As I mentioned previously, I really like dry cured ham. Prosciutto & Speck are great. However, I am still taunted by my family for the “salt ham” episode where I ordered a “virginia ham” off the internet. It was not popular.
So, with that lesson and others, I have settled on making my dry cured meats with “by weight” proportions rather than salt box or “cover it with salt” for x days recipes. The concept is that there is an ideal salt & seasoning to meat weight ratio. This give you lots of latitude on the curing time vs . immersing the meat in salt and pulling it at “just the right time”. From the research I have done, the immerse it in salt method seems to be optimized for production curing on an ongoing basis with tons of meat per day. However, at home we are not doing “production curing” we are doing a few pounds per month at most on an erratic “schedule” (try not to run out before the next batch is done) . So, I want small batch repeatability and the “by weight” salting / curing method wins.
This recipe is for a dry cured, deboned and smoked front leg ham. Yes it is a mouthful. In Italy and Austria it would be referred to as Speck. However the recipe here is not authentic to the region, but is sort of based on the “Blackstrap Molasses Country Ham” recipe in “Charcuterie” by Ruhlman and Polcyn . However, I have modified this to my taste (I hope). As I write this the hams are in the dry box. So for all intents and purposes this is an untried recipe as no one has tasted the results so far. That will come in a future blog post. So for the daring, here is what I did:
Take one fresh picnic ham (front leg) and carefully debone it. Care must be taken that you are not creating cuts / scars that will harbor bacteria or molds. The goal is to have a couple of piece of meat with a clean, unscarred surface for curing. The bone and attached scraps are saved for future goodies whether soups or plain old baked beans. Next, we must cure the meat. The slat and cure are by weight percentages. The spices assume approximately 1 KG pieces. You should scale up or down accordingly for what you have.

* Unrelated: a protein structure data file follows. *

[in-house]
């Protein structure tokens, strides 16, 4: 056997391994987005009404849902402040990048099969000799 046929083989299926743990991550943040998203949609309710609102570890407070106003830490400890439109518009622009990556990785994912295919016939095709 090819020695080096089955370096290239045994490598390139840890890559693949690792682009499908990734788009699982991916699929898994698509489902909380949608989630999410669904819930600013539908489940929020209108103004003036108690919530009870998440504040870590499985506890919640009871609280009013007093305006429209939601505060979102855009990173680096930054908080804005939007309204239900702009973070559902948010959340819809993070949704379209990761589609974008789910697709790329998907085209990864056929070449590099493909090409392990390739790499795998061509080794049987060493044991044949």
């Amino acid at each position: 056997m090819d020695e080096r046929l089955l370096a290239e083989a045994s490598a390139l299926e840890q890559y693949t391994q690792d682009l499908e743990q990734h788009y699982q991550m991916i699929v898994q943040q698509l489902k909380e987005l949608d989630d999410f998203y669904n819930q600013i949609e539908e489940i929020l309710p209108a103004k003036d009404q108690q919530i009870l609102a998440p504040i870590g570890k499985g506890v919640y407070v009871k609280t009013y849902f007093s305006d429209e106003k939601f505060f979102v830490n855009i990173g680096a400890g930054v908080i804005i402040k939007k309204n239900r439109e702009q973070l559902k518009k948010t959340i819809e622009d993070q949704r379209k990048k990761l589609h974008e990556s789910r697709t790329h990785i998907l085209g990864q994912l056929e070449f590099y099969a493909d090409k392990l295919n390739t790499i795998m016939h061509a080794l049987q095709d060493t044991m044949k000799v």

- 3% by weight kosher salt
- 0.25% by weight cure #2 “pink salt”
- 2 tsp Juniper berries crushed
- 2 tsp Szechuan peppercorns, crushed
- 1/2 tsp ground Coriander
- 1 Tb grated fresh ginger
- 1 cup brown sugar
- 1/2c cup dark molasses
- 1/2 cup rum -decent rum
Mix the above ingredients and set aside.
I started with a 8.5 lb picnic ham – skin on and bone in. The resulting pieces are:
The boned out picnic ham should yields 2 approximately equal sized pieces (skin on) . Take 2 large zip lock bags and place the “halves” of the ham in them. Now pour in proportional amounts of the cure in each bag. Place in the fridge. Turn every few days (2-5).
After 2 weeks of cold curing in the fridge, the meat should have evenly distributed the cure. Next the meat is removed from the bags, dried with paper towels and then set on racks in the refrigerator to dry and form a pellicle (thin tacky skin). Now is the time for cold smoking.
With cold smoking, it is important to understand that we are not trying to cook the meat at this point. The goal is to add smoke for flavor and reduce, if not prevent mold growth during the drying phase. The meat is cold smoked for 10+ hours. The Big Green Egg was the smoke chamber, with an A-Maze-N pellet smoker grate providing the smoke.
After smoking the upper edges of the meat were pierced for butcher’s twine to hang in the dry box (smoke aroma is good but a bit harsh about now). I used Traeger Signature Blend pellets.
The meat is then hung in the “high tech” dry curing chamber and now we wait. The white pieces are the dry cured pork loins.
Weights of the pieces
|747||1056||Target 40% weight loss|